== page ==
A robot that folds laundry is the latest lightening rod for wasteful government spending. But many science projects funded by tax dollars that seemed frivolous have led to life-saving technology. So before writing off a towel folding robot, consider these other scientific discovers that came from weird science backed by government money.
CAT Scans and MRI Digital Imaging
CAT Scans and MRIs are used to diagnose deadly diseases and cancer. The imaging technology that turns raw data into readable pictures was born from the Apollo moon program that was funded by NASA. The multi-million dollar space race spawned a lot of useful technology. Digital imaging is just one example, although at the time it seemed wasteful and not-necessary.
Smoke detectors are credited with saving countless lives. This $19 device was born from Skylab, a 1970’s space station built using millions of American tax dollars. NASA developed a smoke and fire detector technology for Skylab that some considered overkill. But it became the heart of this life-saving household gadget.
Wright Brother were Right
The government often missed the boat and denied funding for projects that would become big technology with huge social impact. But in this case, they missed the flight.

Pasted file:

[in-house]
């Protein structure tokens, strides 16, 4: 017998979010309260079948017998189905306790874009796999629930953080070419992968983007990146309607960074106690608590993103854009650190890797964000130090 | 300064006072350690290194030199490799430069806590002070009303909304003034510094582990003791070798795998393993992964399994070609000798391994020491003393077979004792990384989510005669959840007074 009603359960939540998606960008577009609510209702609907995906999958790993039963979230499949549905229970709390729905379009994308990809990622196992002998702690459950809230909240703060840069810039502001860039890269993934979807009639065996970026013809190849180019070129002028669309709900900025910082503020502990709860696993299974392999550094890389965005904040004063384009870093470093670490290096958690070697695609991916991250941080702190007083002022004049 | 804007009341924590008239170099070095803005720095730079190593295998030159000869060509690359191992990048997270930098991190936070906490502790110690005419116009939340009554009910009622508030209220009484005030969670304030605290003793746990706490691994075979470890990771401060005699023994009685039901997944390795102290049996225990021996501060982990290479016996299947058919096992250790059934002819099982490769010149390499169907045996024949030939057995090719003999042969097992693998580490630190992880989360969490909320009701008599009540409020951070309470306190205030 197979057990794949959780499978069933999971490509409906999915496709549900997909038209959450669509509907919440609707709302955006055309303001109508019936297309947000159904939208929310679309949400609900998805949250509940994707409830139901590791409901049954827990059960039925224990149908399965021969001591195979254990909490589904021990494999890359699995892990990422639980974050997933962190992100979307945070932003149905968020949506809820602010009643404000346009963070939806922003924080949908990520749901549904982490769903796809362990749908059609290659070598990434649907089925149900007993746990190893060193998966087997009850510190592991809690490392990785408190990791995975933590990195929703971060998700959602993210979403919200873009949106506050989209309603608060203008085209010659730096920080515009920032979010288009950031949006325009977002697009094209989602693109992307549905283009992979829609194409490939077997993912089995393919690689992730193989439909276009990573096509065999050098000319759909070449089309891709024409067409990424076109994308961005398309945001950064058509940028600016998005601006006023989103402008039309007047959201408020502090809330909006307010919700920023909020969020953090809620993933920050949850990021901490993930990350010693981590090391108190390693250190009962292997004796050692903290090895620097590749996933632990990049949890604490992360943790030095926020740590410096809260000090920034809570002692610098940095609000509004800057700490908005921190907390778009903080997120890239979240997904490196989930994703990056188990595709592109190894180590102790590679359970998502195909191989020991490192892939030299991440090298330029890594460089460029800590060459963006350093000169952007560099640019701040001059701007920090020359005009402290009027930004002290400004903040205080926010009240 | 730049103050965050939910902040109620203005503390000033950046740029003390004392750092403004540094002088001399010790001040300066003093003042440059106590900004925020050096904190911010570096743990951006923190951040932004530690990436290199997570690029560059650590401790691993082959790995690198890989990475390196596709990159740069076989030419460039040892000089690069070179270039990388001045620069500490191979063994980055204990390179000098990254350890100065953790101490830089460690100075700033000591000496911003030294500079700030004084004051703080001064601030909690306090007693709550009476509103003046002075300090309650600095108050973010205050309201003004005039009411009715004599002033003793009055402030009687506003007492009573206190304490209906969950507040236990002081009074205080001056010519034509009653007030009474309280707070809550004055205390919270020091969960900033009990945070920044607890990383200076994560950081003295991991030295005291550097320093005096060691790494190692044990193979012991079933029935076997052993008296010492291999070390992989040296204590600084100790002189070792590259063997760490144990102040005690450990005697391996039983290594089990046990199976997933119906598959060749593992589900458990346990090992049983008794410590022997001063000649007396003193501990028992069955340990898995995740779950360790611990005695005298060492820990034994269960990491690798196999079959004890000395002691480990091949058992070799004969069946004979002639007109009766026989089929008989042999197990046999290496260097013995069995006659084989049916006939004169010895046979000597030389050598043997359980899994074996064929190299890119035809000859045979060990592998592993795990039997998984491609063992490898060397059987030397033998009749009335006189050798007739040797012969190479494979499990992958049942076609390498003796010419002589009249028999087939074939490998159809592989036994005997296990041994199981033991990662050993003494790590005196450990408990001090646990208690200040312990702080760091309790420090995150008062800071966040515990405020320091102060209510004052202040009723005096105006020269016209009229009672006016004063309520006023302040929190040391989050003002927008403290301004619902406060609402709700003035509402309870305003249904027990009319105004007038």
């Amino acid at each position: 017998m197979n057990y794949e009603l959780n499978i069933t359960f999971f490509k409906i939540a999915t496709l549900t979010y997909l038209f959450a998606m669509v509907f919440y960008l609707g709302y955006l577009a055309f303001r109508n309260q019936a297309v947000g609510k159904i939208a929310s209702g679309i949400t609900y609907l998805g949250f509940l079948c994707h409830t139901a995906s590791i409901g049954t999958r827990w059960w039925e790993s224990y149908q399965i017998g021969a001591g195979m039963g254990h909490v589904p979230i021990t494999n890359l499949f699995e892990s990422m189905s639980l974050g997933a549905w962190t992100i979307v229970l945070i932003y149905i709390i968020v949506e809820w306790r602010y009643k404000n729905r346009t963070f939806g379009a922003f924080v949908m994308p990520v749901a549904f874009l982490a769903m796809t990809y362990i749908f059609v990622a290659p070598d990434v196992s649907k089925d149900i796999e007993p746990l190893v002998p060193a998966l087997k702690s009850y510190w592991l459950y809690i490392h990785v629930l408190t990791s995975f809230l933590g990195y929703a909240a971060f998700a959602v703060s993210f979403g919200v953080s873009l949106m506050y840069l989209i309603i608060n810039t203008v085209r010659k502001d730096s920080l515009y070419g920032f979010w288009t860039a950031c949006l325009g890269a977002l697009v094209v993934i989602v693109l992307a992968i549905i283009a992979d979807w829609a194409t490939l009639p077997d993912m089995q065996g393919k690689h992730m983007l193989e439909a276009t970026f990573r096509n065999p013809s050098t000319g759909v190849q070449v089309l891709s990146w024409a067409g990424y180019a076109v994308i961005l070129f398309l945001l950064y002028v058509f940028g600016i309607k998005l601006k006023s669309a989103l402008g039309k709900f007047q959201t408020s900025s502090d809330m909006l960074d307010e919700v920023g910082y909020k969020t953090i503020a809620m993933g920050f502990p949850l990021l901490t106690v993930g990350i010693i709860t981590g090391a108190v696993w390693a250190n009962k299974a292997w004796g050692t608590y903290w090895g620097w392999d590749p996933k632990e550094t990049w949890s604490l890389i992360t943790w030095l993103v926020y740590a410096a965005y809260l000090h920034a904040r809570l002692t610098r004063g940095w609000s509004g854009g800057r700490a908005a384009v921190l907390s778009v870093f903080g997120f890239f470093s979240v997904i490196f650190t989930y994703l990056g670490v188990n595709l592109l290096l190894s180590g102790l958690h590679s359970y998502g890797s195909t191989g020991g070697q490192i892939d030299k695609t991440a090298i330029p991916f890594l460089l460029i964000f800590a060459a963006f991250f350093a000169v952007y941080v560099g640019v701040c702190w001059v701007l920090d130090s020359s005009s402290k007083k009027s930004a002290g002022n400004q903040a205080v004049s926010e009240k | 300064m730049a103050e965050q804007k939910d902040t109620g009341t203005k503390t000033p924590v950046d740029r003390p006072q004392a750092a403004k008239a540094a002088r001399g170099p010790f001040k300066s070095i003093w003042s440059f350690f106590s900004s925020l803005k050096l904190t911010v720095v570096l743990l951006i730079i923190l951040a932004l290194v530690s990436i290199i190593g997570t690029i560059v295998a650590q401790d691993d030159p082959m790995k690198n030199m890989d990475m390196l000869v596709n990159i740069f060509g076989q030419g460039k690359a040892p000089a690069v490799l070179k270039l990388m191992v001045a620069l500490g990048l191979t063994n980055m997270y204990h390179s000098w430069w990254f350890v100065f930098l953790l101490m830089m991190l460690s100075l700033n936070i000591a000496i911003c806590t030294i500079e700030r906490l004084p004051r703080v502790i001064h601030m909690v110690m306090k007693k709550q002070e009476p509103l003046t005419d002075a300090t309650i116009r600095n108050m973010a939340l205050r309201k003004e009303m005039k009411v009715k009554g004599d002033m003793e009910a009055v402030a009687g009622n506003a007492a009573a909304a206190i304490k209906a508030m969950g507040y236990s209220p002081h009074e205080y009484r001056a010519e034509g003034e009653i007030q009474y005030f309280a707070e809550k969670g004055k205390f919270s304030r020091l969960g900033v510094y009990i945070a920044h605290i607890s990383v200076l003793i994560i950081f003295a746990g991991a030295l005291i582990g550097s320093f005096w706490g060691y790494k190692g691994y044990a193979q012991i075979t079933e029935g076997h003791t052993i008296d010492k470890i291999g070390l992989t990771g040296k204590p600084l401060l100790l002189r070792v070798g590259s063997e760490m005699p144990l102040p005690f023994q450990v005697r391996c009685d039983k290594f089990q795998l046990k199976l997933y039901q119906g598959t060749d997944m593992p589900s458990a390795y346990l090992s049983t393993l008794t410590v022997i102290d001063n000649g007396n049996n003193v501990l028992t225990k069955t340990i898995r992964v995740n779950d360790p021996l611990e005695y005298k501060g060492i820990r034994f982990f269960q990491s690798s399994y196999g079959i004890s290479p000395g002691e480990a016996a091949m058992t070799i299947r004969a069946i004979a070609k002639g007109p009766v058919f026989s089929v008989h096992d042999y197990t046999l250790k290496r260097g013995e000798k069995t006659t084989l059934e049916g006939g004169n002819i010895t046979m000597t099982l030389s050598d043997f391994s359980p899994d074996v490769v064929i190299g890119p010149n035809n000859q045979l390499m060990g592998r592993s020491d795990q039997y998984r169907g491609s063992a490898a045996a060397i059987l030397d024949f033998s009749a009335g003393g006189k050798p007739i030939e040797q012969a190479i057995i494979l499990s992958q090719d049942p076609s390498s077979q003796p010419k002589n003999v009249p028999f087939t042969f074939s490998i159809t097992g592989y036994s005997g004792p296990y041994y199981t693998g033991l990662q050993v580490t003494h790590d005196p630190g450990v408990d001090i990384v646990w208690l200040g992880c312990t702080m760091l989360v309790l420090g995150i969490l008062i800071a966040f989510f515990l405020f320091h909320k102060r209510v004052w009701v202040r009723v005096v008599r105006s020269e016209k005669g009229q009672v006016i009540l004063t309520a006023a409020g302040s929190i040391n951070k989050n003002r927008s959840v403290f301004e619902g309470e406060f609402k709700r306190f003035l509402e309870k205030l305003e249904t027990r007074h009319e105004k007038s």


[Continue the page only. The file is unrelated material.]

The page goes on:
We glamorize the discoveries of the Wright brothers and their flying machines. But the skies were not always friendly for the pioneers of flight. They were refused government funding and even the US military turned a deaf ear to the brothers.
After their Kitty Hawk success, the Wrights flew their machines in open fields for almost a year in Dayton, Ohio. But American authorities refused to come to the demos and Scientific American Magazine published stories about “The Lying Brothers.” Eventually the Wrights relocated to Europe where they became an overnight sensation and sold aircraft contracts to France, Germany, and Britain.
The video of this Rosie-the-robot doing the domestic chore of folding laundry is sped up by 50 times. The actually pace is almost glacial taking about 8 minutes to fold a single hand towel. But this technology could represent advances in artificial intelligence that could greatly benefit other areas such as medical diagnosis and security systems.
There has always been a strong temptation to laugh at science. We poke fun at the high school geek, but he (or she) is most likely the one who grows up and makes a technological breakthrough. The former class nerds could use government funding for science that might not get the attention of investors. But their discoveries could lead to techniques that save lives and improve our standard of living.
Start in the 1980’s our mentality shifted toward profit based. Everything, including human life, was seen in terms of cost. And success was measured by the bottom-line. If a project produced profit it was good. But if profits could not be tabulated on a spreadsheet then it was deemed of little value. But short-term profit thinking can have big costs in terms of long-tern vision. And cutting costs is not the same is increasing efficiency.
It is important as citizens that we hold out government accountable for how they spend our money. But it is just a critical that we keep those in check who try to squelch “big picture” progress to advance their short-sighted political agendas.